He had read so widely in the Greek and Roman historians that he found nothing strange at all in the desire to consult the oracles to fin some way to decipher the messages of the gods. Whether it was the liver of a freshly killed chicken or the patterns made in the air by a flock of birds, the signs were there for those who could interpret them: all that was necessary was someone willing to believe the interpretations, and the deal was done. Cumae or Lourdes; Diana of Ephesus or the Virgin of Fatima: the mouth of the statue moved, and the truth came forth.

Brunetti can seem cynical and world weary, not without cause. But he is also respectful of people’s needs, in particular their need to believe in something larger than themselves. He himself has the same need.

In an effort to find out more about Araldo Fontana, Brunetti and Vianello talk to his cousin Giorgio. This interview brings forth one of the saddest, most poignant conversations I have ever encountered in fiction, rendered as it is in Leon’s flawless, pointillist prose. Once again I was put in mind of Virgil’s phrase lacrimae rerum – the tears of thing, tears of the world – tears for the world, perhaps – our fallen but still striving world.

Donna Leon


While reading A Question of Belief, I was reminded of Joan Silber’s short story “Gaspara Stampa” (in Ideas of Heaven) and Andrea di Robilant’s tale of his illustrious forebears, A Venetian Affair.


The soundtrack suggestion for this post is the music of  one of the greatest composers of the Italian Baroque period, Antonio Vivaldi.


  1. Kerrie said,

    Thanks for this review. Like you, I am a great Donna Leon fan. She brings memories of venice flooding back for me.

  2. kathy d. said,

    What a lovely review of the latest Commissario Brunetti book. I, too, love Donna Leon’s books and have read every one of them, save the new cookbook which contains some writing by her.

    I was taken by your descriptions of Signorina Elettra and of Paola Brunette. I would have added about Elettra that she is brilliant, independent and gutsy. (She does go to extreme lengths to get information, pushing every boundary possible, and risking her job, at times–and she knows everything about computers and has the needed technological skills to do anything.)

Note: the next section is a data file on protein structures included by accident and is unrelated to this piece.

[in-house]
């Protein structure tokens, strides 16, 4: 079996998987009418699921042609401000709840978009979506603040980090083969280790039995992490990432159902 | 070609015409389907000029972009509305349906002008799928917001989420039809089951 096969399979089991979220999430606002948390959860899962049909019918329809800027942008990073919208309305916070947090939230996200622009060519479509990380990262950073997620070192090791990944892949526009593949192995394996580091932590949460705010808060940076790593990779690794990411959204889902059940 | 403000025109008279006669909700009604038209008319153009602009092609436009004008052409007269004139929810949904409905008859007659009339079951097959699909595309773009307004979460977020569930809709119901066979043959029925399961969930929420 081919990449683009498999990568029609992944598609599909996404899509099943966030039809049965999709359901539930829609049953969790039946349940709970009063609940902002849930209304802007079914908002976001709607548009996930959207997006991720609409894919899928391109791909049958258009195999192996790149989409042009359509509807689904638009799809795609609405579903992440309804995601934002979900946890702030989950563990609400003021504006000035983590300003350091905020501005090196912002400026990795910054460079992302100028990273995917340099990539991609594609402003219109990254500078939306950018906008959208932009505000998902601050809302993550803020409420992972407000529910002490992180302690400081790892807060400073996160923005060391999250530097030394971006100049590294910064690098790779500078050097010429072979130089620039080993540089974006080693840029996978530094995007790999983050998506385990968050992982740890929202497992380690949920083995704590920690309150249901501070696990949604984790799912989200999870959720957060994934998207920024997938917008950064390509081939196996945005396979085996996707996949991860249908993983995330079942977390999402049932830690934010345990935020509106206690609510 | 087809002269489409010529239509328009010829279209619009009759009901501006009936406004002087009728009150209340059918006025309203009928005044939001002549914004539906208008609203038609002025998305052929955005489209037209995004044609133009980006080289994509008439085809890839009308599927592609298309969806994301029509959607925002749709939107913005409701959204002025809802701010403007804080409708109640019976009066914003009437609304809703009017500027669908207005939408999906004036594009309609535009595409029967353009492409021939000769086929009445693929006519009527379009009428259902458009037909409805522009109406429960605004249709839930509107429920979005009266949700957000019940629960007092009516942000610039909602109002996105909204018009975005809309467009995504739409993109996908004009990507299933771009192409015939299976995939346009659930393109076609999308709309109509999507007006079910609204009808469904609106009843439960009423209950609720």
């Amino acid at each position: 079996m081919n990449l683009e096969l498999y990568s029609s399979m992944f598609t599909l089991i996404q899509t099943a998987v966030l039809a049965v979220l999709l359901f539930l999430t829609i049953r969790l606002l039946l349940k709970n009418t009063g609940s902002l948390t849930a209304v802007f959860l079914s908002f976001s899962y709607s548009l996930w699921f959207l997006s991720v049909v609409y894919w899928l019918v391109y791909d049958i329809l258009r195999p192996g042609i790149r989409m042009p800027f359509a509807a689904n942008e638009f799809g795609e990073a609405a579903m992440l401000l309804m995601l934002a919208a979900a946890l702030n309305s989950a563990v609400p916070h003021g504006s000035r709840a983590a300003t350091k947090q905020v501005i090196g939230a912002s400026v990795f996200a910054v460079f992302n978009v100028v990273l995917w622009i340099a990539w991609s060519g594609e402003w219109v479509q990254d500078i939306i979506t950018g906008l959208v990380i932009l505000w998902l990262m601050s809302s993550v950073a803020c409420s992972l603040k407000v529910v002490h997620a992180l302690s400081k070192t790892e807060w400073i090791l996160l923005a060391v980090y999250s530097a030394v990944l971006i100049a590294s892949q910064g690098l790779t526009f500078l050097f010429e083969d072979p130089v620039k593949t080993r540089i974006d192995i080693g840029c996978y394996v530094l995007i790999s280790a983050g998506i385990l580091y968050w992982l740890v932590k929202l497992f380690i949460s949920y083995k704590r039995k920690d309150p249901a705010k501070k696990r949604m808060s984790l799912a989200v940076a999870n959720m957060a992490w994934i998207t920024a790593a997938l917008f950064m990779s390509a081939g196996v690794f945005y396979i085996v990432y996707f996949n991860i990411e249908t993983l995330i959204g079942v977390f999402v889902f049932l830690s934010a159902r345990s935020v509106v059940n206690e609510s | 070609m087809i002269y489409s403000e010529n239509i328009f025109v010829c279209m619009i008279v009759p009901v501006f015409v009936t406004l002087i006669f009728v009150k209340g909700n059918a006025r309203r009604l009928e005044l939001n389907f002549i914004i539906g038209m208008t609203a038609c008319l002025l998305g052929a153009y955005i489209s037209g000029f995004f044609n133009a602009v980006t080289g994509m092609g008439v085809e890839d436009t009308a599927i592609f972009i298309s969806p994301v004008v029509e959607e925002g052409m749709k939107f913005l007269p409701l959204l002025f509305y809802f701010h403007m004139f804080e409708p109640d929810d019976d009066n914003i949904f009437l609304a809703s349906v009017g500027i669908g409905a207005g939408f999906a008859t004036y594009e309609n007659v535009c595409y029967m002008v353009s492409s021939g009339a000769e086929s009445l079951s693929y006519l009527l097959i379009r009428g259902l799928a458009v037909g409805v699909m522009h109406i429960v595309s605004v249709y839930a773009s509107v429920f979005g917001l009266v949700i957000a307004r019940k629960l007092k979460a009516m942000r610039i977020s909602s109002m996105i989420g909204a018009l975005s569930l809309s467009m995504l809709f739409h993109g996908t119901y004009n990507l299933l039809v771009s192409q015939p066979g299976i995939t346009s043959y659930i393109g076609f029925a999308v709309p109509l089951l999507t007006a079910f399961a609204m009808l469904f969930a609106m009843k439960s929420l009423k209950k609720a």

I would also add about Paola Brunette something I find astounding: She is an excellent cook. Every day, despite teaching (and reading her favorite author–the second man in their marriage, as Guido sometimes says), dealing with parental duties, she manages to be home and cook the most mouthwatering, fantastic meals I’ve ever read about. They make me want to get on the next plane to Italy or go to the nearest Italian restaurant every day, thus risking my waist line and wallet.
    And she is brilliant, too, and so incisive. (And I love it that she is grumpy in the morning, threatening loss of limb to anyone who awakens her too early.)

    Can’t wait for more of her series and fear I’ll break down and buy the cookbook, even though I don’t cook–not more than scrambled eggs or steamed vegetables.

    Kathy D.

  3. “An ingenious and amusing conceit!” – The Labors of Hercules, by Agatha Christie « Books to the Ceiling said,

    […] Donna Leon’s latest Guido Brunetti novel, A Question of Belief, Toni Brusca, a friend of Brunetti’s who works for the municipal government, hands him some […]